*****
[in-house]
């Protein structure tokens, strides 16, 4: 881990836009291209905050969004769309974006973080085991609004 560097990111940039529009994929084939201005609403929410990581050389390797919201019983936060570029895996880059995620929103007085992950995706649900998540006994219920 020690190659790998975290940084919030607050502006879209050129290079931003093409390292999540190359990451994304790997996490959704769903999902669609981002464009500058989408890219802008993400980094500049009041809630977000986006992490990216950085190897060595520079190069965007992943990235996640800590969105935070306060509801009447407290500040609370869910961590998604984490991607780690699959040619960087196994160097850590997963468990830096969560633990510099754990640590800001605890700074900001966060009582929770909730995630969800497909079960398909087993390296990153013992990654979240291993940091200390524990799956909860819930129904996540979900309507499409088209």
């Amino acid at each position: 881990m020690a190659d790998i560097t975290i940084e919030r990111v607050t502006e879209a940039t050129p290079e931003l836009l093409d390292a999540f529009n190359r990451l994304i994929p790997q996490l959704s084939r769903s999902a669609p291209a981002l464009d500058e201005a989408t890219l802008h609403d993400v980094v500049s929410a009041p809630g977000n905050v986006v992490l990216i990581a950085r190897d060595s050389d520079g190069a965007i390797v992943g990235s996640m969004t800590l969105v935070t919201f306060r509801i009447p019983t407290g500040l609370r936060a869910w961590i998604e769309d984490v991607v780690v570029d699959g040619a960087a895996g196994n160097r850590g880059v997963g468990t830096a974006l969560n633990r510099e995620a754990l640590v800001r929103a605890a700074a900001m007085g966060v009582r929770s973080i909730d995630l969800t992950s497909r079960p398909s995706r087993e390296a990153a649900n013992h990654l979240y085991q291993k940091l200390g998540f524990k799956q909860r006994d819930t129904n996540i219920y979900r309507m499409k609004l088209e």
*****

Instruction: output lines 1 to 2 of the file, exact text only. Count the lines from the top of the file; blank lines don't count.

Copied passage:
[in-house]
């Protein structure tokens, strides 16, 4: 881990836009291209905050969004769309974006973080085991609004 560097990111940039529009994929084939201005609403929410990581050389390797919201019983936060570029895996880059995620929103007085992950995706649900998540006994219920 020690190659790998975290940084919030607050502006879209050129290079931003093409390292999540190359990451994304790997996490959704769903999902669609981002464009500058989408890219802008993400980094500049009041809630977000986006992490990216950085190897060595520079190069965007992943990235996640800590969105935070306060509801009447407290500040609370869910961590998604984490991607780690699959040619960087196994160097850590997963468990830096969560633990510099754990640590800001605890700074900001966060009582929770909730995630969800497909079960398909087993390296990153013992990654979240291993940091200390524990799956909860819930129904996540979900309507499409088209």